Duct Tape for Warts

Wart Basics

Duct Tape Bandage

Kathleen Tyler Conklin/Creative Commons / Flickr

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Parents and pediatricians often get frustrated with common wart treatments, especially since they can be painful, take time, and don't always work.

Although most warts do typically go away on their own and may not require treatment, some do become painful, bothersome, rapidly spread, or don't go away, even after several years, and do need to be treated.

Wart Treatments

The most common treatments that your pediatrician will likely try include freezing warts with liquid nitrogen, which is called cryotherapy, or applying cantharidin to warts. Both treatments should cause some blistering of the wart, causing it to come off, although multiple treatments are often necessary. The cantharidin treatments, which are not FDA approved in the US, have the benefit of usually being painless, although they can trigger a large, painful blister later that day.

Your dermatologist might try a prescription-strength salicylic acid paste.

Many parents also try to treat their children's warts at home, which has become much easier now that home wart freezing kits are now available, such as Compound W Freeze Off, Dr. Scholl's Freeze Away Wart Remover, or Wartner Wart Removal System. In addition to home cryotherapy, another home remedy that many parents use involves applying salicylic acid to warts, using OTC products such as Compound W Liquid Wart Remover or Dr. Scholl's Clear Away One Step Salicylic Acid Wart Remover.

Duct Tape for Warts

An increasingly popular home wart remedy involves applying duct tape to warts.

Using this duct tape treatment, you:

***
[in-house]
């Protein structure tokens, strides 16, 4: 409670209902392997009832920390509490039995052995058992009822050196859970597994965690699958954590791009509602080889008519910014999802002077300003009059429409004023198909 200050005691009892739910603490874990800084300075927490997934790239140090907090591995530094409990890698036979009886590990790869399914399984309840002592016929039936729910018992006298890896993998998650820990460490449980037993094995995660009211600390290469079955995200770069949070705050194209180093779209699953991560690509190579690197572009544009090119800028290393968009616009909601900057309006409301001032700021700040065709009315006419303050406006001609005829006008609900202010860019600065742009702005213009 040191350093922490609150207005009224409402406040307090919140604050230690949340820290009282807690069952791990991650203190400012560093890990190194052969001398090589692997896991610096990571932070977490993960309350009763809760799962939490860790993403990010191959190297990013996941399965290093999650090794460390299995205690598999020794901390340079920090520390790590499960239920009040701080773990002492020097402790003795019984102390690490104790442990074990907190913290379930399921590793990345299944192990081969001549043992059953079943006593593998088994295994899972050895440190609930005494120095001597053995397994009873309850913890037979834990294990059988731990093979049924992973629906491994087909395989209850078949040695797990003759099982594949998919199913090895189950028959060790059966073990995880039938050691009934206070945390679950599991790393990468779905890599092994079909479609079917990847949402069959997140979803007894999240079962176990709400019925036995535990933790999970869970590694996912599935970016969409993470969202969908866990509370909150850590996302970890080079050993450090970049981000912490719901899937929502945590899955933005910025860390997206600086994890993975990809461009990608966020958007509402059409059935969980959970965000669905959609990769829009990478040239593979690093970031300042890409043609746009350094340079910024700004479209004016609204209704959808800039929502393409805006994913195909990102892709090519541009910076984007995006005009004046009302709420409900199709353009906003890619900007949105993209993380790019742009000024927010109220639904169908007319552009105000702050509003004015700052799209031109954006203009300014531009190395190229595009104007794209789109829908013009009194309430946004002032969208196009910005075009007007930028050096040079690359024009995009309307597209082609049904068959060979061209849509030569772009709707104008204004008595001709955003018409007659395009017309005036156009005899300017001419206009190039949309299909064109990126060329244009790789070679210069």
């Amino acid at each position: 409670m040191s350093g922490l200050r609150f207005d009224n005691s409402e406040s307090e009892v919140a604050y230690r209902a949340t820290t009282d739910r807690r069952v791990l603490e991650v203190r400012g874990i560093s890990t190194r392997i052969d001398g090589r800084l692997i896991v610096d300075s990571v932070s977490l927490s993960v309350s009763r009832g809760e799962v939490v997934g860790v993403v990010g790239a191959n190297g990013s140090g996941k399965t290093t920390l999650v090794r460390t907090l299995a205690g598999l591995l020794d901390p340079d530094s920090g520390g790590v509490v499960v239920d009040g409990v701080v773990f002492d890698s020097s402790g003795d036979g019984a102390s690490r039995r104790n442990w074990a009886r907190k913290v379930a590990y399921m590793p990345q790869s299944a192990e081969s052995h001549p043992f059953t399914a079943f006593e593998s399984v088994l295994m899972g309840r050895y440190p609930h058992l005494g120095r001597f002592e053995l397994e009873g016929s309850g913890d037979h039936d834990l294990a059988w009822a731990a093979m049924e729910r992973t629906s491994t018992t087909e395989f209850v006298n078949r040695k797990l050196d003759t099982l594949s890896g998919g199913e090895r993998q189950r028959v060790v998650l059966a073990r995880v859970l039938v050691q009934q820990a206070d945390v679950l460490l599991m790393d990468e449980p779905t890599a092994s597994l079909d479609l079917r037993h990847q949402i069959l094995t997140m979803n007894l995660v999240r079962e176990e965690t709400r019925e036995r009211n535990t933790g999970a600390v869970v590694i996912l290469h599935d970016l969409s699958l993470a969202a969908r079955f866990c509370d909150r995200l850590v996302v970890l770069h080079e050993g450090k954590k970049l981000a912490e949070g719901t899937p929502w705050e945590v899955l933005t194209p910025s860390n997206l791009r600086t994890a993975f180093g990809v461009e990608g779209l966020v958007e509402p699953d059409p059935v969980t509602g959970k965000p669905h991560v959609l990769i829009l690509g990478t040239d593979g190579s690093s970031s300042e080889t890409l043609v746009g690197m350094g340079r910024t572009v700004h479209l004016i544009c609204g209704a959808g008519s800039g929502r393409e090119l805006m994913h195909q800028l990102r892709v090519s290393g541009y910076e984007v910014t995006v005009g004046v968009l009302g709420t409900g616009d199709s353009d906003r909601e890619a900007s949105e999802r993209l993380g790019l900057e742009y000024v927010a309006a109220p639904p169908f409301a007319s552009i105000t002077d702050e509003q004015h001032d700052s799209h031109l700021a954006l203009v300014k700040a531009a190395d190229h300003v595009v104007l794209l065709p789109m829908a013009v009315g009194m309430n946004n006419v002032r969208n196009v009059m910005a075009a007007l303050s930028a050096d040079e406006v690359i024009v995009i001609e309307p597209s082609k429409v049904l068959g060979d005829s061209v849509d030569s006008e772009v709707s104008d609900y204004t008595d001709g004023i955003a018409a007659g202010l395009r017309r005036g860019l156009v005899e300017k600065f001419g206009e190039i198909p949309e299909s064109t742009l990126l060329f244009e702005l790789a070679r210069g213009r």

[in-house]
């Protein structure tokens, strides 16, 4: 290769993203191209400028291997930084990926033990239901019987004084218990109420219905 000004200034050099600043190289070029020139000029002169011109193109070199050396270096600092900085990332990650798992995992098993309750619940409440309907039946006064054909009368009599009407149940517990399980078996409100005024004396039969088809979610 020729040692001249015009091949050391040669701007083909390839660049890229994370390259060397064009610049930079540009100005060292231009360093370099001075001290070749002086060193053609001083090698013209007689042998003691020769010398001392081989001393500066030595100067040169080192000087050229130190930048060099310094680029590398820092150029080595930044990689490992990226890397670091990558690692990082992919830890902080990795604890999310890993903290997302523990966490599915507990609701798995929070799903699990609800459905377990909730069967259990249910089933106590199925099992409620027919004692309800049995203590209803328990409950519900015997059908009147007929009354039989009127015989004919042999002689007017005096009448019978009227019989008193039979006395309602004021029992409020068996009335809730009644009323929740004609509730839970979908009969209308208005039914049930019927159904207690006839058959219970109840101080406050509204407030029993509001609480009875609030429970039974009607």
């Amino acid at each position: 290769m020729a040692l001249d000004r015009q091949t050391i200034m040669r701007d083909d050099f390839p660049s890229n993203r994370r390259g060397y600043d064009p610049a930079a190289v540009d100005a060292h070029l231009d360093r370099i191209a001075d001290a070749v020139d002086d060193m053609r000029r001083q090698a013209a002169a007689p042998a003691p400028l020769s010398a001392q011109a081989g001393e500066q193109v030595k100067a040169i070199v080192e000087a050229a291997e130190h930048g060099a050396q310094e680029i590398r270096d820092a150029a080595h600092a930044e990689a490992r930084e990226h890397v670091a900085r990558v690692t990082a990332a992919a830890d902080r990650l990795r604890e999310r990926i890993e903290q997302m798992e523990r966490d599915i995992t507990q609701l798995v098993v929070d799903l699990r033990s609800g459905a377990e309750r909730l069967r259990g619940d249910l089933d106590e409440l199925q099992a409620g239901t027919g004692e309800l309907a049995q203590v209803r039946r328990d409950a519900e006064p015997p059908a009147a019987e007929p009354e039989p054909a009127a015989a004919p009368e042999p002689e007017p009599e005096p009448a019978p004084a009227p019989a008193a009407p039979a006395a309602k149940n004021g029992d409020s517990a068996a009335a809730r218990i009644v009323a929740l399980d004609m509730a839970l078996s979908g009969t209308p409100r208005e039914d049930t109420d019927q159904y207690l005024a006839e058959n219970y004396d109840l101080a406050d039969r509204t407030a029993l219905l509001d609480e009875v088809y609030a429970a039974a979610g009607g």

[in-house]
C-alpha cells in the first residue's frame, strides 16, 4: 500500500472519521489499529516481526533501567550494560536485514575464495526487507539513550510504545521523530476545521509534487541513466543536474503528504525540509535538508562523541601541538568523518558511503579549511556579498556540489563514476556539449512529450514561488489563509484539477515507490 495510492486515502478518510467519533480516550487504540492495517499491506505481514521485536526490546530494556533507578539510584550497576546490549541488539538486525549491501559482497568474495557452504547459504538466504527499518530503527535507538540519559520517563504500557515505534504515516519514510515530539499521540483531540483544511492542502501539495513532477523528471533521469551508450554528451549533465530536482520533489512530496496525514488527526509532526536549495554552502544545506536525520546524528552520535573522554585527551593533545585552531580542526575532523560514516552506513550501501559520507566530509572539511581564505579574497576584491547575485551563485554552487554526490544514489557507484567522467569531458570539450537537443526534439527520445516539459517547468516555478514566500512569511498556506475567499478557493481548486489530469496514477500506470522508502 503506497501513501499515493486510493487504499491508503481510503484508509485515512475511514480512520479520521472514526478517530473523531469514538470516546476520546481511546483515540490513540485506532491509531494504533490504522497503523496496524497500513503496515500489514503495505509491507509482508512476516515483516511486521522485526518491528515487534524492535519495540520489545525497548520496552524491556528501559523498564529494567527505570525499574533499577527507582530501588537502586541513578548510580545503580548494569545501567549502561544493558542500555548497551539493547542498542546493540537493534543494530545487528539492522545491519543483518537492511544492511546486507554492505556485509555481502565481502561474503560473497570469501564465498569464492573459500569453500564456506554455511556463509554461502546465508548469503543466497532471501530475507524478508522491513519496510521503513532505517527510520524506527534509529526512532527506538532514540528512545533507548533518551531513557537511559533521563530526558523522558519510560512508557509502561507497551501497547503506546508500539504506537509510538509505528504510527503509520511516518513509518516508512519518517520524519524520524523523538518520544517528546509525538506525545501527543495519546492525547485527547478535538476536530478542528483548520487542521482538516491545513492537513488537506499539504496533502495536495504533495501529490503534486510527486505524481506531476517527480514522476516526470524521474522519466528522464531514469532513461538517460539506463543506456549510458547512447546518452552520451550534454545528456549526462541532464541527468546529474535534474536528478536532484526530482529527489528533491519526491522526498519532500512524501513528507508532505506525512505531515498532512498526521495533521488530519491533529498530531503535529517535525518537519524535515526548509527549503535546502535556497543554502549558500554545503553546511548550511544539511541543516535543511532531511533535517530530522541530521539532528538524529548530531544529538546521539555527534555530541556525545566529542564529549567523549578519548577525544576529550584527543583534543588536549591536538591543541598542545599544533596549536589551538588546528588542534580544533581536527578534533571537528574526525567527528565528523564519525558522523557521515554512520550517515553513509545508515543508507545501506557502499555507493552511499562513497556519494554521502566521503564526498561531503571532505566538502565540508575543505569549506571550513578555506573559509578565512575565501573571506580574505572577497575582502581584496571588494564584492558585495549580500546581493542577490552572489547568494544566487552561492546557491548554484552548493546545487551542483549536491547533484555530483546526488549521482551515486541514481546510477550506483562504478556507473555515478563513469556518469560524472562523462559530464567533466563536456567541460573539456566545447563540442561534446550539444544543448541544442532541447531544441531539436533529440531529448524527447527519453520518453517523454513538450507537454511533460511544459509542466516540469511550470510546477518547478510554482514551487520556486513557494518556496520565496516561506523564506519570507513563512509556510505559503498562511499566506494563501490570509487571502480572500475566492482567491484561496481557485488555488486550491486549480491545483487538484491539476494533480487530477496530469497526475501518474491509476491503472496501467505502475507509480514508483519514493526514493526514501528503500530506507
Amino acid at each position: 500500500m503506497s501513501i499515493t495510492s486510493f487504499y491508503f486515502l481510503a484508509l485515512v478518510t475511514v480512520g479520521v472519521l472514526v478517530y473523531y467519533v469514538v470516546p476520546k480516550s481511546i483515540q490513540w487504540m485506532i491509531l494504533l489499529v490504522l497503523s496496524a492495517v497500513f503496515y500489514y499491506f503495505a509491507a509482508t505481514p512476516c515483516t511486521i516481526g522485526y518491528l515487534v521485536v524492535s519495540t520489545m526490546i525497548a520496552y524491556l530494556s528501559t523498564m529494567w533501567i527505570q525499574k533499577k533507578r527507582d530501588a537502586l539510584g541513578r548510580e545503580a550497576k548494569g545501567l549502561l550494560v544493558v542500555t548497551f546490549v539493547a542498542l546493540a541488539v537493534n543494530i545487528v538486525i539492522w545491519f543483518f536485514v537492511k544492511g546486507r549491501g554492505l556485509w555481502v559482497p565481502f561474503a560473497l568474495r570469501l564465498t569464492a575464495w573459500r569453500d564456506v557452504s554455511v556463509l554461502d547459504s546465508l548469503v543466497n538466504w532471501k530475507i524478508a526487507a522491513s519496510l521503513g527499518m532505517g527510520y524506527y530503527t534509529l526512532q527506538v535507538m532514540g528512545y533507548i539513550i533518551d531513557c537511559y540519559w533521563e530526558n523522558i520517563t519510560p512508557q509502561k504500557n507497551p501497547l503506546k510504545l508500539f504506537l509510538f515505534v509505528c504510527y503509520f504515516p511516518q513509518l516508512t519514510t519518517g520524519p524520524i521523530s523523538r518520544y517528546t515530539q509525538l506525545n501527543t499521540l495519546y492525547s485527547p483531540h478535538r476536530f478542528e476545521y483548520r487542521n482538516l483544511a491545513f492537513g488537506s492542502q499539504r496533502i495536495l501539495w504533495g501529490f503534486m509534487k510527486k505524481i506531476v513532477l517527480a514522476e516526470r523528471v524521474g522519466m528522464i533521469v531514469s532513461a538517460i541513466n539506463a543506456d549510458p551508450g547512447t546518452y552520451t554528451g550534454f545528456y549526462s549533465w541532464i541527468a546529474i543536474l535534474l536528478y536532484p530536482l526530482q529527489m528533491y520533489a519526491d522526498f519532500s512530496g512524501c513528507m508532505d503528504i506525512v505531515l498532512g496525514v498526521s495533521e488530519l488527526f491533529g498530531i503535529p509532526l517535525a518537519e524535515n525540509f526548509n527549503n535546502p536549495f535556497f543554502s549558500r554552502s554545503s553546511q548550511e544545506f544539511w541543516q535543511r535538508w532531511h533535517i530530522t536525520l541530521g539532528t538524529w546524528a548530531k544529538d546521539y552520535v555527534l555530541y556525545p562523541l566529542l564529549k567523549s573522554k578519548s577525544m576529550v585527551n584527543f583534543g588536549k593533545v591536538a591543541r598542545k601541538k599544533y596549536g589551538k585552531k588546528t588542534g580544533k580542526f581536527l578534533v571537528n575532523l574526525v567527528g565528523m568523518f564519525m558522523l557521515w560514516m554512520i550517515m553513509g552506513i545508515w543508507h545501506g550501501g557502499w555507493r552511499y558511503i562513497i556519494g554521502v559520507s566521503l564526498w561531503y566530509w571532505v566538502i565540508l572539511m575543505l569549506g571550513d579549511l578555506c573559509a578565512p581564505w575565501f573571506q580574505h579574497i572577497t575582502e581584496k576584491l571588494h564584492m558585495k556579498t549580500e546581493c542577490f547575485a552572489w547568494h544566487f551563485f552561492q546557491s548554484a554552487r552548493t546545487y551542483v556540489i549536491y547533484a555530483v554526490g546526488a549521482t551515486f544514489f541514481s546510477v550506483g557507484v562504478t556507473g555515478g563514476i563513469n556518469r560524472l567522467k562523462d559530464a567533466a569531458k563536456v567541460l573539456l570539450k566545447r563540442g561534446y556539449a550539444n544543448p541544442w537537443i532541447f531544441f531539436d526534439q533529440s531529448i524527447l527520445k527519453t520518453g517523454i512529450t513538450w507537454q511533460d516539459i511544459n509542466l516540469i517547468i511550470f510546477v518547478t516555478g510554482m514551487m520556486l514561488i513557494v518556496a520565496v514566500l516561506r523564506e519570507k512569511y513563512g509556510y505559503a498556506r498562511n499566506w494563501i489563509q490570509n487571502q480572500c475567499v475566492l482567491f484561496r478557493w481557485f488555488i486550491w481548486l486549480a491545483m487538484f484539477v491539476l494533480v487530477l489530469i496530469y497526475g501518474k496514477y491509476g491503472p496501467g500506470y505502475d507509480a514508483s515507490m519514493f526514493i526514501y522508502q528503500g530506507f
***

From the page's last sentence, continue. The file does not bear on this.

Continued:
1. cover the wart with duct tape for six days (if the duct tape comes off early, simply reapply it to the wart)
  2. next, remove the duct tape, soak the wart, and use an emery board or pumice stone to remove the skin on top of the wart if possible
  3. reapply the duct tape after twenty-four hours and repeat the steps 1 and 2

Using the duct tape method for one or two months, some experts report that over 80% of people will find that their warts are gone, with many seeing signs of improvement in just 2 weeks.

Although a newer study reported results that were not as impressive for duct tape, there may have been problems with this study, and many people still recommend giving duct a try.

Duct Tape Method Treatment Tip

Many kids don't want to walk around with a gray piece of duct tape on their skin, especially if their wart is on their finger or some other part of their body that is easily visible.

Using duct tape in their favorite color, such as red, pink, or blue, can make the duct tape method for treating warts a lot easier for your kids to handle, especially since they may need to keep the duct tape on for a month or two.

Verywell Family uses only high-quality sources, including peer-reviewed studies, to support the facts within our articles. Read our editorial process to learn more about how we fact-check and keep our content accurate, reliable, and trustworthy.
  • de Haen M. Efficacy of Duct Tape vs Placebo in the Treatment of Verruca Vulgaris (Warts) in Primary School Children. Arch Pediatr Adolesc Med - 01-NOV-2006; 160(11): 1121-5

  • Focht DR 3rd. The Efficacy of Duct Tape vs Cryotherapy in the Treatment of Verruca Vulgaris (The Common Wart).  Arch Pediatr Adolesc Med - 01-OCT-2002; 156(10): 971-4

  • Summers JB. Is Duct Tape Occlusion Therapy an Effective Treatment of Warts? Am Fam Physician - 15-NOV-2003; 68(10): 1912, 1915-6

  • Van Cleave et al. Interpreting Negative Results From an Underpowered Clinical Trial: Warts and All. Arch Pediatr Adolesc Med 2006;160:1126-1129.

By Vincent Iannelli, MD
Vincent Iannelli, MD, is a board-certified pediatrician and fellow of the American Academy of Pediatrics. Dr. Iannelli has cared for children for more than 20 years.